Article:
There evidence is biased – the economic benefits of hege are hyped – even by academics
Drezner, 13 – Professor of International Politics at the Fletcher School of Law and Diplomacy at Tufts University (Daniel, “Military Primacy Doesn’t Pay (Nearly As Much As You Think),” International Security, Volume 38, Number 1, Summer 2013, pp. 52-79, MIT Press)//eek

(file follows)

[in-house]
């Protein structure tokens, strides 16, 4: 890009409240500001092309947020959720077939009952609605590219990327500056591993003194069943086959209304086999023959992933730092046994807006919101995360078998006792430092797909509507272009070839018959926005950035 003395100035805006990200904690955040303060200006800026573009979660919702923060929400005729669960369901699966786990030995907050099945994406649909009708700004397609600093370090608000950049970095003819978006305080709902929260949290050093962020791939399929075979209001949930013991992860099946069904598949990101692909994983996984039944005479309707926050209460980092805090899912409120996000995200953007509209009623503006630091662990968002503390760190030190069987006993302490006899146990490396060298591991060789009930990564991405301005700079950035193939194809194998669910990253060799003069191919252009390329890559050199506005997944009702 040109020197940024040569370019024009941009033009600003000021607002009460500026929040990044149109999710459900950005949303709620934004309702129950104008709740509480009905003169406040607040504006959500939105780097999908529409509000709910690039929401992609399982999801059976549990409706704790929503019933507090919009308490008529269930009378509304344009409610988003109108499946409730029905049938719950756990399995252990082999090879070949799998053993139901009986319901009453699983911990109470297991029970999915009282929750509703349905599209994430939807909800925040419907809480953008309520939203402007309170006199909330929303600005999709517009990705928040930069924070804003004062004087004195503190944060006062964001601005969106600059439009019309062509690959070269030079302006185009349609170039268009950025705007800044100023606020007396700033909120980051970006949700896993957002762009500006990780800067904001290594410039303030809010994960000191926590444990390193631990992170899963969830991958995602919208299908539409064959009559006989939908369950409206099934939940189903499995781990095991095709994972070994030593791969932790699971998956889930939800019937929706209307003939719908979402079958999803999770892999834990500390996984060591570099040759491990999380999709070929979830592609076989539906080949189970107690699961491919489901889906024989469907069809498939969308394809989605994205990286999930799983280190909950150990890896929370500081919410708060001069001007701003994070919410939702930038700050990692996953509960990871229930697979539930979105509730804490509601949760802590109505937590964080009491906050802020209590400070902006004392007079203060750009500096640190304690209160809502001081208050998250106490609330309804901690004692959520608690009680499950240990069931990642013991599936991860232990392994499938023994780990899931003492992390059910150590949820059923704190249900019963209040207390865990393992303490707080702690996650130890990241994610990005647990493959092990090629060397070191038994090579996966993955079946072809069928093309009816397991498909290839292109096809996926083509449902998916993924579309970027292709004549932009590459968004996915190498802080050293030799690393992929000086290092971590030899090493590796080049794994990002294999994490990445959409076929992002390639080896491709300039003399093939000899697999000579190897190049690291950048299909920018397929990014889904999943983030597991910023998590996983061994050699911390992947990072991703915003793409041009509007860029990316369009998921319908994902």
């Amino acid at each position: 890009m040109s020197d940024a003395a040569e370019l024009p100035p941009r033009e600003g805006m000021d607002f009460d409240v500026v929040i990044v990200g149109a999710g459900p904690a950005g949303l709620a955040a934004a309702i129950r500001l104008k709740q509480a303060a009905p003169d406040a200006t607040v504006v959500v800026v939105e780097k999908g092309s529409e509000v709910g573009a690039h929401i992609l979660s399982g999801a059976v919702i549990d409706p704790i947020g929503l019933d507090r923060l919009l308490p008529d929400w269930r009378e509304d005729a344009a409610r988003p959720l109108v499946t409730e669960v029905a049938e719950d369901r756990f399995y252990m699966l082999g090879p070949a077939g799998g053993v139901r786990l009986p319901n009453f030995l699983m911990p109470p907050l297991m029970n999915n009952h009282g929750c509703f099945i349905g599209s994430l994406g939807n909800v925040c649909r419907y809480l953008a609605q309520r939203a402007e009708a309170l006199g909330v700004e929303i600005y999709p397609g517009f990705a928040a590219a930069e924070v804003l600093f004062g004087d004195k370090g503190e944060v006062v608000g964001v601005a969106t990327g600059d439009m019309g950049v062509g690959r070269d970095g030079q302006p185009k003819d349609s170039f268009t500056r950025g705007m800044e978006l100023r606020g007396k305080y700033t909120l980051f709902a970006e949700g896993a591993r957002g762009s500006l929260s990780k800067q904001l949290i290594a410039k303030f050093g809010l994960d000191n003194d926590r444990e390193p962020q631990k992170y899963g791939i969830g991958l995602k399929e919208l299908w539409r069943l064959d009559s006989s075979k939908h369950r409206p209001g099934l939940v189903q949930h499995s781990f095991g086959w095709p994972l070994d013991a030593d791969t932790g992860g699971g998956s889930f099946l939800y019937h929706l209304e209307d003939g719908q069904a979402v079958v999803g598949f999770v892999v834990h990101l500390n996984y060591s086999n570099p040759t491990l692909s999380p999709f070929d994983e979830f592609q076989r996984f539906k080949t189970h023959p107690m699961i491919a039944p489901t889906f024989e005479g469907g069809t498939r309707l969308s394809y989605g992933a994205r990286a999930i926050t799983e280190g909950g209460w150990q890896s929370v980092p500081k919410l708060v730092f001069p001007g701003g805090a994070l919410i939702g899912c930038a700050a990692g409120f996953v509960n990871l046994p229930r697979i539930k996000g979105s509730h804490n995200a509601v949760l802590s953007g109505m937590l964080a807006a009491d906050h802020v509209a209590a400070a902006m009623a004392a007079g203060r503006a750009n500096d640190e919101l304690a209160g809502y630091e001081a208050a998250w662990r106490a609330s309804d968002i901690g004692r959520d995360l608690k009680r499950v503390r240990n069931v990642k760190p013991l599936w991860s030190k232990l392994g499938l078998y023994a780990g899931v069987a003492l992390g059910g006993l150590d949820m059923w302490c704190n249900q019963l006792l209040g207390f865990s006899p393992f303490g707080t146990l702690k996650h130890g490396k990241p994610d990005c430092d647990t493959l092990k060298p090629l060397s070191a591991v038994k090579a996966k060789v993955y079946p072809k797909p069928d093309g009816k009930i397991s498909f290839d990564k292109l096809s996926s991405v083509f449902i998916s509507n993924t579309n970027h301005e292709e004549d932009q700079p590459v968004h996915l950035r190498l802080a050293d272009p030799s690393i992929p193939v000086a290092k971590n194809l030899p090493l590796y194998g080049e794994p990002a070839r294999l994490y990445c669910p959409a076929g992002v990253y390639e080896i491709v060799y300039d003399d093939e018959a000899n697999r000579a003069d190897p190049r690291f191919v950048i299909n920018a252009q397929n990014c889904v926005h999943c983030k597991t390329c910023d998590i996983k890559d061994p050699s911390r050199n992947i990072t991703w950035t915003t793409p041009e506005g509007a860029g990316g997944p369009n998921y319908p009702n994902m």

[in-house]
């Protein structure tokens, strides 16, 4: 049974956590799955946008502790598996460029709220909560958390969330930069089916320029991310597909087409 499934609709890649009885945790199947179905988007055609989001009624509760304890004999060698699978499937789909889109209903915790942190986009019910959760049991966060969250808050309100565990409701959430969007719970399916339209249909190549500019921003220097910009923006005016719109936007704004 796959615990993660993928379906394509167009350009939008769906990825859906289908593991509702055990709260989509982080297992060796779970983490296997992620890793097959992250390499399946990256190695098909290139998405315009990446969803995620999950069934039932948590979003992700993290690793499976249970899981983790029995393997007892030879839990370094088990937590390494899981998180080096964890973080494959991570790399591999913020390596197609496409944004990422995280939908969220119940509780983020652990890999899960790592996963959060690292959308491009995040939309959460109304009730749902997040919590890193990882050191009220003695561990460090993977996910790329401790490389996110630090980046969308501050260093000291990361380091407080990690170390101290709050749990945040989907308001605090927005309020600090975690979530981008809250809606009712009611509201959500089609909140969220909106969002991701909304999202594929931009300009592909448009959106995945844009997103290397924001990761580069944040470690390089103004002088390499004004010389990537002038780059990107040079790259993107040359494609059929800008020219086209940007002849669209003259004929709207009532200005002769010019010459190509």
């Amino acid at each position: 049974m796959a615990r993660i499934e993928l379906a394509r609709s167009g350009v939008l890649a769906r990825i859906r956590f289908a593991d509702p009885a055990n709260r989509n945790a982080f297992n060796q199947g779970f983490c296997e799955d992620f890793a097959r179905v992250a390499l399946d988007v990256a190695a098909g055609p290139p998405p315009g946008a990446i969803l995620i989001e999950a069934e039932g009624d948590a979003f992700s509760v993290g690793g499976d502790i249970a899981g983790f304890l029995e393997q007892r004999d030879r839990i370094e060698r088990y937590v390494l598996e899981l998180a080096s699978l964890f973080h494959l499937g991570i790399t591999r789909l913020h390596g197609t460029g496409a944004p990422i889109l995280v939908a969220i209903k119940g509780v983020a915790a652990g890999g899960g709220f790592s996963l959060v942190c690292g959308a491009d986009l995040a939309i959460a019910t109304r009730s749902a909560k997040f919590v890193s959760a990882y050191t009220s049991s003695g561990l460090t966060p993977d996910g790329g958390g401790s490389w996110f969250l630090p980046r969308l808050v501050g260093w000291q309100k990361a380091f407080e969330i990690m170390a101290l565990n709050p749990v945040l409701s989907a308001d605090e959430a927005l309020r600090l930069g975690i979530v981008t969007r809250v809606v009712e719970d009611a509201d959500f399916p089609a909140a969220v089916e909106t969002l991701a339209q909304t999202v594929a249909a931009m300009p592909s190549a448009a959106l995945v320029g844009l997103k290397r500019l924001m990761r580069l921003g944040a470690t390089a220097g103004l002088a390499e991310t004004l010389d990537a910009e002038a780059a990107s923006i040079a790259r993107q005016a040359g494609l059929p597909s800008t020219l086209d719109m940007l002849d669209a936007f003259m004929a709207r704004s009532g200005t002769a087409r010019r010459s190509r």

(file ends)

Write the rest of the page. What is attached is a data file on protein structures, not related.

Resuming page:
This article evaluates whether the economic benefits of military preeminence and deep engagement are as great as proponents suggest. This evaluation begins by breaking down the arguments that military primacy yields economic returns into the most commonly articulated causal mechanisms. It then assesses what the scholarly literature and evidence can conclude about those causal mechanisms. The three most plausible pathways are the geo- economic favoritism that foreign capital inflows provide for military superpowers; the geopolitical favoritism gained from an outsized military presence; and the public goods benefits that flow from hegemonic stability. Each of these arguments is less empirically persuasive than is commonly articulated in policy circles. There is little evidence that military primacy yields appreciable geoeconomic gains. The evidence for geopolitical favoritism is much more robust during periods of bipolarity than it is under unipolarity, which suggests that primacy in and of itself does not yield material transfers. The evidence for public goods benefits is strongest, but military predomi- nance plays a supporting role in that causal logic; it is only full-spectrum unipolarity—a condition in which a single actor is universally acknowledged to be the dominant actor across a variety of power dimensions—that yields ap- preciable economic gains. The economic benefits from military predominance alone seem, at a minimum, to have been exaggerated in policy and scholarly circles. While there are economic benefits to possessing a great power military, diminishing marginal returns are evident well before achieving military pri- macy. The principal benefits that come with military primacy appear to flow only when coupled with economic primacy. These findings have signiacant implications for theoretical debates about the fungibility of military power, and should be considered when assessing U.S. ascal options and grand strat- egy for the coming decade.
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